Kent Monkman’s Shame and Prejudice: A Story of Resilience was created as a response to Canada 150 sesquicentennial celebrations. Kent Monkman’s gender bending, time travelling alter-ego, Miss Chief Eagle Testickle is the guide on a journey through Canada’s history that starts in the present and takes us back to the years around Confederation. Miss Chief leads us through the harsh urban environment of Winnipeg’s north end and contemporary life on the reserve, and all the way back to the extermination of the bison, addressing some of the darkest chapters of Canada’s past and narrating a story of Canada through the lens of First Nations’ resilience.
Image: Kent Monkman, The Daddies (detail), 2016. Acrylic on canvas. Collection of Christine Armstrong and Irfhan Rawji.
Through signature works from the Art Gallery of Nova Scotia’s permanent collection like Neoclassical Still Lifes (1994) and the variable 1,000,000 Pennies (1979), Close to the edge… offers a comprehensive overview of Ferguson’s practice. This platform makes visible his devotion to conceptual processes and systems while highlighting his significant influence on the world of contemporary art.
Image: Gerald Ferguson, Neoclassical Still Lifes, 1994, Enamel on canvas. 117.8 x 134.6 cm. Photo Credit: Steve Farmer
Question identity, sexuality, and the seeming futility of existence as you experience The Light Fantastic.
Recalled from John Milton’s poem of 1645, this line, while seeming to extoll a light and bright dance, is rooted in heavier political movements and questions about the nature of existence. Artist still ask these kinds of questions. Working in neon, video, print, paint and photography, artists in this exhibition dance with history and own their place in the world.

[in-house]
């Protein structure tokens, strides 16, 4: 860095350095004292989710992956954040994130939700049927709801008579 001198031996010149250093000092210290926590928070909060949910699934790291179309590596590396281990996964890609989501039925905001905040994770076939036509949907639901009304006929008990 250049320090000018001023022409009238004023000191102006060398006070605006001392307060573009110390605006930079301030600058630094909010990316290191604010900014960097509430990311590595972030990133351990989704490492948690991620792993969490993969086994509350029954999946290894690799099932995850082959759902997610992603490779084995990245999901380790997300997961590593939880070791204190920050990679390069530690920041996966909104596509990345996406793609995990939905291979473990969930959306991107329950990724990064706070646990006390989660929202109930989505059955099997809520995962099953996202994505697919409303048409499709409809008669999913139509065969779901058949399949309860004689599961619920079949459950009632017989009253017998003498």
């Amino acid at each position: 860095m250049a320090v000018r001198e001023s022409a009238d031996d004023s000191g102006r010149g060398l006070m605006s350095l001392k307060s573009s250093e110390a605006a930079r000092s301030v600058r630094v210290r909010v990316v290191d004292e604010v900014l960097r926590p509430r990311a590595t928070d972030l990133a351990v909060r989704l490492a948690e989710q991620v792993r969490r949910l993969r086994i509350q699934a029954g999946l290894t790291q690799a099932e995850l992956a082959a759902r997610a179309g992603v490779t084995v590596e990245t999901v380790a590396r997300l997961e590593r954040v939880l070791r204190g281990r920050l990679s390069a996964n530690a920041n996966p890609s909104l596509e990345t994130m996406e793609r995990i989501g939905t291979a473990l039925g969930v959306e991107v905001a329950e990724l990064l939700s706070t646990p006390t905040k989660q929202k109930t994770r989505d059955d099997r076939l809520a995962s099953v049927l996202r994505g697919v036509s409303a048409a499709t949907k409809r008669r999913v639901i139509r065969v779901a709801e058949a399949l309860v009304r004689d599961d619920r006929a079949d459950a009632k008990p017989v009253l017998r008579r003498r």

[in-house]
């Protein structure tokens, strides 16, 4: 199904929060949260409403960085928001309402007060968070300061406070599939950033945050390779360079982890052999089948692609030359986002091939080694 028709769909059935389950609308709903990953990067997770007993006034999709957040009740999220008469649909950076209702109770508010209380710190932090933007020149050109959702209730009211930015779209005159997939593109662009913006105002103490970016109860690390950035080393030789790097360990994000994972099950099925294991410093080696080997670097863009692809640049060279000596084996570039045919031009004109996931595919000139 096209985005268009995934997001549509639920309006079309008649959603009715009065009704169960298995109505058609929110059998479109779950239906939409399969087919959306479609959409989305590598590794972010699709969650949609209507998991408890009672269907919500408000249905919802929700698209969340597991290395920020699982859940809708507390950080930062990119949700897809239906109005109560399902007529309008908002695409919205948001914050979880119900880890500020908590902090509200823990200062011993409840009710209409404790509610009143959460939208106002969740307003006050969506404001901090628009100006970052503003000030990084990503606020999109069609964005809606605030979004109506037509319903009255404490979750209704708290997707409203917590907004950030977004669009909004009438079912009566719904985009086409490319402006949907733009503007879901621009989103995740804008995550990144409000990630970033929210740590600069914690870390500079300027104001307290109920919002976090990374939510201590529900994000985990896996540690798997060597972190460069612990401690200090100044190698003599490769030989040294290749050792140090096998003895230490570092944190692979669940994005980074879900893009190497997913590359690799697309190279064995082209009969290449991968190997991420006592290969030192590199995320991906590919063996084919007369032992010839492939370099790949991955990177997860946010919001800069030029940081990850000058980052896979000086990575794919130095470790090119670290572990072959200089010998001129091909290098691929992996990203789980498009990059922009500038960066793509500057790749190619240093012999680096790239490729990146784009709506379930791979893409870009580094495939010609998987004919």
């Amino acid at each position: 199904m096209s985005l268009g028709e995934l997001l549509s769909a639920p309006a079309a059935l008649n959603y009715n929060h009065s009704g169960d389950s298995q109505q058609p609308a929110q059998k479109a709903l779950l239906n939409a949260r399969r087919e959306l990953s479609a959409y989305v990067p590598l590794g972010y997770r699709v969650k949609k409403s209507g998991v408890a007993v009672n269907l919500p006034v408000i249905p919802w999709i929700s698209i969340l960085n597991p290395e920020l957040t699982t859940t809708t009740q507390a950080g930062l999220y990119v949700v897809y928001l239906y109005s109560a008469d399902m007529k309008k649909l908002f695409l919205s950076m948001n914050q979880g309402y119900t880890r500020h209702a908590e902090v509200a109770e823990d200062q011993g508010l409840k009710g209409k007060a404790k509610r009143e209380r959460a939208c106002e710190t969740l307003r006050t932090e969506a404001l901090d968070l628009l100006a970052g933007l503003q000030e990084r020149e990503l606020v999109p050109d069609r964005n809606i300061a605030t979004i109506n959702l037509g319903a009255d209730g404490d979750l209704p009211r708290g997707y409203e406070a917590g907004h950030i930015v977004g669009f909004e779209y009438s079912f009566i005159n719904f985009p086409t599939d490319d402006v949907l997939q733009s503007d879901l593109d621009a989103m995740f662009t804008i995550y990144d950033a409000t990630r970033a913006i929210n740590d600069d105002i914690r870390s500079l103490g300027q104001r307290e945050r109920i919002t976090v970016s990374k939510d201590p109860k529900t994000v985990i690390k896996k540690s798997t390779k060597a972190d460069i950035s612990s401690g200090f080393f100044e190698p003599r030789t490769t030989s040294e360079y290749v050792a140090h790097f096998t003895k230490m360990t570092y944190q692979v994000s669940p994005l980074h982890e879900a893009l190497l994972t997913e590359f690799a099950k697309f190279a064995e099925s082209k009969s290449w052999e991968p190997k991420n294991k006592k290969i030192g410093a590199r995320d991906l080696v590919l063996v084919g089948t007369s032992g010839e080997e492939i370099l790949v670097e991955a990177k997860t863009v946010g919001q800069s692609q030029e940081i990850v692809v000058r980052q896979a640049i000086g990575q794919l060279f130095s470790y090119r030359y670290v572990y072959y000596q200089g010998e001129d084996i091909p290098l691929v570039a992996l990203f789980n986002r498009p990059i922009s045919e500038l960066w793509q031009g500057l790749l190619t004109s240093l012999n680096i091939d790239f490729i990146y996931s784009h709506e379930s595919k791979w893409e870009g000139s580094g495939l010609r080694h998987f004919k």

In an anxious political climate, compounded by challenging questions of nationality, indigenization and sexual identity, artists in this exhibition set forward with urgency to shine a greater light on uncomfortable issues.
The title seems almost a misnomer but a look at work from three eras reveals some startling congruency between prints made in Paris during the development of Art Deco in the first quarter of the last century; and, in Halifax, theatre designs by Marjorie Tozer early in the second quarter, and later designs for street and stage by Robert Doyle in the last quarter of the century.
The exhibition has been made possible by the generous donation of many Parisian prints by Arthur M Smith, former Librarian at the Royal Ontario Museum, who prepared the exhibition ‘Chevalier du Bracelet’ : George Barbier and His Illustrated Works, for the Thomas Fisher Rare Book Library in 2013. The prints by George Barbier and his colleagues in Paris served an elite clientele on both sides of the Atlantic. In a changing society that felt threatened by industry and technology they took delight in classical Graeco-Roman, Baroque, and other historical periods, as well as the exoticism of the Ballets Russes. Living in a world increasingly overtaken by technology, Tozer and Doyle found expression in that same escape from the commonplace.